New single grows
in popular appeal
By Susan Mires
ST. JOSEPH—Chris Filer straps on his guitar and steps onto the stage at the county fair. A Ferris wheel spins in the background and not far off, 4-H steers bellow in the pens.
Filer starts the set with “Joy Ride,” the first single released from his album. They play some popular country songs that get the crowd singing along. Filer tells the audience the next song holds a lot of meaning for him and the band kicks off with the toe-tapping tune, “When It Don’t Come Easy.”
The song is more than a story about a candy apple Mustang, or getting the girl, or even the title track to Filer’s first album. For this Missouri Baptist, it’s also a guiding principle.
“While others only dream, the winners work for their rewards,” the song states. Filer has been working hard to share his music and message at festivals and farm-related events around the Midwest.
“I never know where I’m going to be,” he said.
As the busy summer show season winds down, Filer is excited about releasing his second single “John Deere, John 3:16.” The song honors the faith of hard-working farmers, and the first time his manager played the song for him, Filer knew it was the perfect choice for the album. He later learned that other established artists had tried to record the song, but were turned down.
“It fits so well in the country market, and yet it gets the message out there. I feel it was a total blessing to get permission to do that,” he said.
From soybean fields to worship leader and now to country music radio, it has been something of a “Joy Ride” for Filer and his family.
Filer was saved at age 18 when Kelly, his future wife, invited him to a revival meeting. Music has long been a part of their lives; they played in bands together in high school and managed the family music show at “The Farm” in Harrisonville. They also traveled with an eight-piece contemporary Christian band.
“It has definitely been a whirlwind these last couple of years,” Kelly Filer said. “We know that music will always be a part of our lives, but it is exciting to see all the different opportunities we’ve had and to see Chris’s music career grow.”
After graduating from the University of Missouri, Filer went to work for his father-in-law at NeCo Seeds. Now co-owner of the business, he enjoys working in the agriculture industry and serves as vice president of the Missouri Soybean Association. The association is an official sponsor of the tour; he’s proud to say the bus runs on biodiesel made from soybeans.
The Filers are members of Heart of Life Church, which used to be First Baptist Church of Garden City. At concerts, the band plays popular country songs, but avoids those about drinking or cheating. His own songs all have a positive message and he and his wife also recorded a gospel album.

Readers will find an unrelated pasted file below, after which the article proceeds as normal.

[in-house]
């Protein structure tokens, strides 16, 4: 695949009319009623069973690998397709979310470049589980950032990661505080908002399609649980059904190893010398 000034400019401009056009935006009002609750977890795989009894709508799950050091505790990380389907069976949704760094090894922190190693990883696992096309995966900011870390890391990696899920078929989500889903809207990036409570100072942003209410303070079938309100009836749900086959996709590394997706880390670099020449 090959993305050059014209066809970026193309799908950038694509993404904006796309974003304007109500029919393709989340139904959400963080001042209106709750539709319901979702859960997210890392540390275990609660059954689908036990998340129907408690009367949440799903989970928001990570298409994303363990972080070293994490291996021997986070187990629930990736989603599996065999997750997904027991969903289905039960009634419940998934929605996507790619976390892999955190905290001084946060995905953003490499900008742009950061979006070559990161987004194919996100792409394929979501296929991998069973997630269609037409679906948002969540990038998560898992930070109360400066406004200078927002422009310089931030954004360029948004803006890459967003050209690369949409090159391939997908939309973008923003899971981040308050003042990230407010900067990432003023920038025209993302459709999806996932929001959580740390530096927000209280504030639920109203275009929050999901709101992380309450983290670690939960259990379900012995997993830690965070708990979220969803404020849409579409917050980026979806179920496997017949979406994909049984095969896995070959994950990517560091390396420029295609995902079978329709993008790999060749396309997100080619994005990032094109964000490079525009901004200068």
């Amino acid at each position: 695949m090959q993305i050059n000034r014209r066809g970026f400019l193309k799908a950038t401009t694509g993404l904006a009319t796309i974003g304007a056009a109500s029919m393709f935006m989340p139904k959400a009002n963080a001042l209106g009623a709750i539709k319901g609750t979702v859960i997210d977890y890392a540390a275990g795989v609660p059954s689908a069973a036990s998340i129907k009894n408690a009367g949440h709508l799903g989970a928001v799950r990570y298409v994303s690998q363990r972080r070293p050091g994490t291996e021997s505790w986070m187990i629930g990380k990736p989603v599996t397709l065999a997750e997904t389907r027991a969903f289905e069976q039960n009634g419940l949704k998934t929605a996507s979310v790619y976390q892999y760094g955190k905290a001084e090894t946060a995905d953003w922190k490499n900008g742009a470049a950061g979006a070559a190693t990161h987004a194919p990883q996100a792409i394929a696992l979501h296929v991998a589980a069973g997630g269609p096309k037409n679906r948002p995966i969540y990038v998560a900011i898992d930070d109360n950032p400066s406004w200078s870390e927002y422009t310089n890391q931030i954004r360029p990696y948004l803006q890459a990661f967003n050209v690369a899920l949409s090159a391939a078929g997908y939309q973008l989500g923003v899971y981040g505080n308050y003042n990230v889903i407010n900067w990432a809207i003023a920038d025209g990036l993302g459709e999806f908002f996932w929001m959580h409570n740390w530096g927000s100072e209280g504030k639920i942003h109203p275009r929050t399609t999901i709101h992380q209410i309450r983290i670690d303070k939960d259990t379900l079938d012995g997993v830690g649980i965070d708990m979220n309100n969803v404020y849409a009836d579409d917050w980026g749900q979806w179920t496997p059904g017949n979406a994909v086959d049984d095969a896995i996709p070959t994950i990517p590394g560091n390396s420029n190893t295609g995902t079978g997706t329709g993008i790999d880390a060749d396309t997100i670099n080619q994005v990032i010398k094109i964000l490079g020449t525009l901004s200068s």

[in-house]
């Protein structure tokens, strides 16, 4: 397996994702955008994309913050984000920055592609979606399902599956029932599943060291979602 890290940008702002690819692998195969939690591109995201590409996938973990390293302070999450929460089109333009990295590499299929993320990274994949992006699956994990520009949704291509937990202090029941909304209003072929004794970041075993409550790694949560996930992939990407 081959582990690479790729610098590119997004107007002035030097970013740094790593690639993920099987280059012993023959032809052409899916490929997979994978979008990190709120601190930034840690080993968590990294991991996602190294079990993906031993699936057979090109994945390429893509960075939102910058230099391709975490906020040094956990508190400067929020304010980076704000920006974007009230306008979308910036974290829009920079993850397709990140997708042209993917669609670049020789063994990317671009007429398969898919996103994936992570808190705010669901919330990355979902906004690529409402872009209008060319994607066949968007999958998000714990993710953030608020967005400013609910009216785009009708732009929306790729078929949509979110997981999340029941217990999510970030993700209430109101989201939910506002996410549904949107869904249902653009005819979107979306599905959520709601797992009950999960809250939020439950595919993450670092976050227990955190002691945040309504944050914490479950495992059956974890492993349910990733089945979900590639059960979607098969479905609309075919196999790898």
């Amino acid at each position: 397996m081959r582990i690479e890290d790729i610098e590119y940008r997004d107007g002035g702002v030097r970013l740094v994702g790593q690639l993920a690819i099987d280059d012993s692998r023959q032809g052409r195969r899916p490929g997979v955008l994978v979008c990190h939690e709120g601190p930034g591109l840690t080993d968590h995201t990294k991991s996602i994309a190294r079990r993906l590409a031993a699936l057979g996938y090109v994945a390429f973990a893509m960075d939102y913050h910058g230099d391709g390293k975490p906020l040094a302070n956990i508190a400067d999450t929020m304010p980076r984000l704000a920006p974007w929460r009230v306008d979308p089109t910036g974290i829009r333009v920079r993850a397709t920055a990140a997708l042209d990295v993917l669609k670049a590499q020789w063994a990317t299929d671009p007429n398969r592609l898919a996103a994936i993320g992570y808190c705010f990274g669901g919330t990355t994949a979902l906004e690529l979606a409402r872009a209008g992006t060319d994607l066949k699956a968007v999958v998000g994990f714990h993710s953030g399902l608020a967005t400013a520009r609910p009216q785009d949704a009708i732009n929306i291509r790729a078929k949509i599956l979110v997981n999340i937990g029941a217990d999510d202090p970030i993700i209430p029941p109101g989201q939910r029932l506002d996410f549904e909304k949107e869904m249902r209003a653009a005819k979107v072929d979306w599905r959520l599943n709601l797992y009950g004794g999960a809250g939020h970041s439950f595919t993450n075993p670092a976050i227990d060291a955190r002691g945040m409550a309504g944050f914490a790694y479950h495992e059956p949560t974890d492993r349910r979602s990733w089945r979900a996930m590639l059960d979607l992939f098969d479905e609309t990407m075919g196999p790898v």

“I love the performance side, but I really love the songwriting side,” Filer said.
He started writing music in high school and was worship leader at the church where he was previously a member. Filer and his brother, Bill, concentrated on songwriting for the last few years. It’s still thrilling to hear a congregation sing one of their worship songs.
“Eventually it got to where we had a pile of songs I wanted to record, I didn’t want anyone else to record them,” Filer said.
He hired a manager and in Nashville recorded the CD of 11 fresh songs, which blend uplifting country with themes of family, faith and patriotism. Filer and his band then started playing at clubs. The experience was quite a contrast to the church circuit.
“Kelly and I struggled a long time with going to those places,” Filer said, but they eventually felt it was where God was leading them. “It might be a different environment, but we were going with the same purpose and mission.”
Playing at clubs led to bookings at festivals, where the band has more of a chance to play their original music and interact with fans.
“We really just want to provide positive entertainment for people, and we believe that Chris’s project does that,” Kelly Filer said. “Many of his songs have a message and can really connect to a lot of listeners.”
Filer has played with national acts such as Jake Owen and Easton Corbin, but has no ambitions of being the next big country star.
“We love it for what it is and that’s playing the fairs and rural communities,” he said.
The tour is also a family affair – brother-in-law Chad Middaugh plays the drums and is music manager, Middaugh’s uncle drives the bus, Filer’s sons Jacob and Lucas both play instruments, and daughter Grace just started violin lessons.
They’ve made many new friends, some of whom have been intrigued by their Christian lifestyle.
“God has put these people in our lives. We’re around them and they see a different side of the business,” Filer said.
In the coming months, Filer will be playing at showcase events to get bookings for next summer. He’s thinking about recording another album to include his song “Daddy’s Home.” About 40 radio stations have picked up the “John Deere John 3:16” single and he’s excited to see where God takes his music career, even though he knows it won’t come easy.
His next public show in Missouri will be Sept. 25 at the Stoddard County Fair. For more information, visit www.chrisfilermusic.com.